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By DAVID CAMPHOUSE
The healthcare industry in Western Illinois is facing a shortage of workers.
According to Blessing Health System’s website, Pittsfield’s Illini Community Hospital – a 25 bed hospital – currently has 36 job openings.
Illini CEO Kathy Hull said that staffing struggles at healthcare facilities are not unique to Western Illinois. However, Hull said that there are particular challenges facing smaller communities, because rural communities have a smaller pool of workers from which to draw.
“I was recently at a conference in California talking to people from metropolitan areas,” Hull said. “I think everybody is dealing with the same thing. I think it’s all over, but it’s exacerbated in rural areas because of the number of bodies.”
Currently, Hull said that the most pressing staffing issue at Illini is the need to find qualified childcare workers to fill openings at the hospital’s new childcare facility, scheduled to open in early 2022. Hull said, however, there are many more openings across almost all departments at the hospital.
“Our biggest need is childcare, because we are opening up a new service line,” Hull said. “But we have clinical openings and openings in dietary and environmental services. It’s across the board. I don’t know any one department suffering more than another.”
Hull said that some of the capacity issues faced by hospitals during the COVID-19 pandemic are, in actuality, staffing issues.
“There have been cases of ICU beds all being full,” Hull said. “But in some cases, a ‘shortage of beds’ is really a shortage of people to care for the people in the beds. It’s an issue of not having the staff to care for people.”
While the COVID-19 pandemic has brought into clear view staffing issues in the healthcare industry, Hull said longer term trends have created the workforce shortage.
“It’s been exacerbated by the pandemic, but this has been brewing for a long time,” Hull said.
An aging workforce, Hull said, is creating a growing issue for healthcare facilities – an issue made worse by the disproportionately older populations in the rural communities of Western Illinois.
“It’s a numbers game,” Hull said. “The numbers of boomers who are retiring are leaving some big holes, and we are absolutely an older population.”
Ultimately, the answer to the staffing issues facing the healthcare industry, according to Hull, won’t be solved overnight and will rely on younger generations of workers.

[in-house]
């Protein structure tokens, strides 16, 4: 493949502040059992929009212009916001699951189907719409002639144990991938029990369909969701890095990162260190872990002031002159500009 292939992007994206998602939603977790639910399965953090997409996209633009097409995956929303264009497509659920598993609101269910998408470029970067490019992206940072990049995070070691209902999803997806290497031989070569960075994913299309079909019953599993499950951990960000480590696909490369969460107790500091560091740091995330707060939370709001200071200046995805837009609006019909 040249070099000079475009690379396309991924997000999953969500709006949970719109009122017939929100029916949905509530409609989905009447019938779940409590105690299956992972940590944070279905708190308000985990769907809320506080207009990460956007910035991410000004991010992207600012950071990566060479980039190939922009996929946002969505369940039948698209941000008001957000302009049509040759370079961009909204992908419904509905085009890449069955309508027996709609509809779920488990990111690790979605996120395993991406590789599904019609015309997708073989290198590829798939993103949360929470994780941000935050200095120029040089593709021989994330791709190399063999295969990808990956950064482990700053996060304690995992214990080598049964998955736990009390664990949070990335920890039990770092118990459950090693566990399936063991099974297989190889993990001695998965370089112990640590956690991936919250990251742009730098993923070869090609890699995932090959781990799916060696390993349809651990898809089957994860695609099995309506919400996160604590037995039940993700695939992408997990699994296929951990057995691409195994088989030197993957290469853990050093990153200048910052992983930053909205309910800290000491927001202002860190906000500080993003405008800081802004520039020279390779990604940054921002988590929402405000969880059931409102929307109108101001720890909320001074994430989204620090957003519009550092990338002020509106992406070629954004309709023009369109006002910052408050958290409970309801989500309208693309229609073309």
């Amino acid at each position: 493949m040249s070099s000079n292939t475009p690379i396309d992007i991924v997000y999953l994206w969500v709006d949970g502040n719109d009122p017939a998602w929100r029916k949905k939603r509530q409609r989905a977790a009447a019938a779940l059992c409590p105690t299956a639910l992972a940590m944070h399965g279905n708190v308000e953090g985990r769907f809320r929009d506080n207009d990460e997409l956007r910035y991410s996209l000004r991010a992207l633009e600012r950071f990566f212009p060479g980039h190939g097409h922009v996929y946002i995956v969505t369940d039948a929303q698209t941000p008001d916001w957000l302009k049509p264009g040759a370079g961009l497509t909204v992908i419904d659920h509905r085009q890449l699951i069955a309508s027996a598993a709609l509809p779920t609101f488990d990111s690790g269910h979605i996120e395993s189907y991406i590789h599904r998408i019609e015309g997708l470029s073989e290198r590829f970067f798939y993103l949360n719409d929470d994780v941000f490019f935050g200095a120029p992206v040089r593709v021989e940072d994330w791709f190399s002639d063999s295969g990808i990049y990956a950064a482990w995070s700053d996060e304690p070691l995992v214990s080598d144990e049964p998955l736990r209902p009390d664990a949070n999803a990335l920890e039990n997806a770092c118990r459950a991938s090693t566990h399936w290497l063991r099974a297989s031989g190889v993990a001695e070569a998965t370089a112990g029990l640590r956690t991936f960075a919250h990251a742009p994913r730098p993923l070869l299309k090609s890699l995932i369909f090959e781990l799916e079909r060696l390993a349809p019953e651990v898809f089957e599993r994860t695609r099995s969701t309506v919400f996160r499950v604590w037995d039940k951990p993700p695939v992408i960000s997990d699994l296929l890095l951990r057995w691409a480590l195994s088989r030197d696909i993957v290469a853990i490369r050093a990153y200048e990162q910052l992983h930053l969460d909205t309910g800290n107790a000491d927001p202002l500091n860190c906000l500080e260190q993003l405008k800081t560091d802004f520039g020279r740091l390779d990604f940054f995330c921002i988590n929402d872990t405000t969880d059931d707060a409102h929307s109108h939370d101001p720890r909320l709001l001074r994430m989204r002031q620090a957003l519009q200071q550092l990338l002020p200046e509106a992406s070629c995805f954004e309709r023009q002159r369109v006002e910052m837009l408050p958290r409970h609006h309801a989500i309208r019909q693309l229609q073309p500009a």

“The long-term solution is to get kids engaged in healthcare,” Hull said. “We try to attend when the schools have career fairs to get kiddos involved. It’s going to take some effort to have young people see healthcare as a real career alternative.”
Hull encouraged parents and students to contact the Blessing-Riemann College of Nursing & Health Sciences, as well as Lincoln Land and John Wood community colleges to learn about nursing and other healthcare courses of study.
In addition, Hull said that there are funding sources available to students who want to go into the healthcare industry in rural communities.
“Because we are a rural area, we’ve got a lot of offerings for educational assistance – both state and federal,” Hull said. “We’ve got some unique opportunities that urban areas don’t have.”
To see current job openings and to apply for openings, Hull encourages job seekers to access the hospital’s website.
“They can get right online and do the application and go from there,” Hull said.
Scott County Nursing Center (SCNC) Office Manager Megan Howard and Pittsfield’s Liberty Village Administrator Billye Titus said that longterm care facilities in Western Illinois are also seeing a shortage of workers.
“It’s been challenging to find qualified healthcare professionals,” Titus said.
Titus and Howard attribute much of the staffing issue to the stress of the healthcare industry.
“A lot of people are leaving healthcare altogether,” Titus said. “They are choosing something else, whether it be factory work, or wherever else that’s hiring that isn’t healthcare. We’ve lost most of them just because they want to try something different.”
Howard agreed that many employees are choosing to leave the healthcare industry for other types of jobs.
“I think a lot of people are burnt out on healthcare,” Howard said.
The COVID-19 pandemic, according to Titus and Howard, has compounded the stress of working in the healthcare industry and encouraged more employees to leave the field.
“I think with all the extra things required for the last 18 months or two years, it wore people down,” Titus said. “People were scared of getting sick or scared of getting somebody else sick. There are countless reasons why.”
“It’s been an issue since the pandemic started,” Howard said. “There are so many regulations you have to deal with. It’ll be two years soon that we’ve been wearing masks.”
According to Titus, the most critical need of long-term care facilities is finding and retaining nurses and CNAs.
“I would say clinical staffing is the biggest struggle we have,” Titus said.
Howard stated that part of SCNC’s struggle to find CNAs and nurses is the facility’s inability to compete with larger organizations.
“You’ve got a lot of bigger companies offering people more money and sign-on bonuses,” Howard said. “We’re small, though, kind of like a mom and pop shop.”
Howard said that the family-like atmosphere of SCNC offers a supportive work environment.
“I love working here,” Howard said. “I’ve been here 11 years. I started in the kitchen and worked my way up to office manager.”
Titus encouraged job seekers to apply for Liberty Village openings at the facility’s website or Facebook page. Alternatively, applicants are welcome to apply in person.
SCNC job openings can be found on the facility’s Facebook page.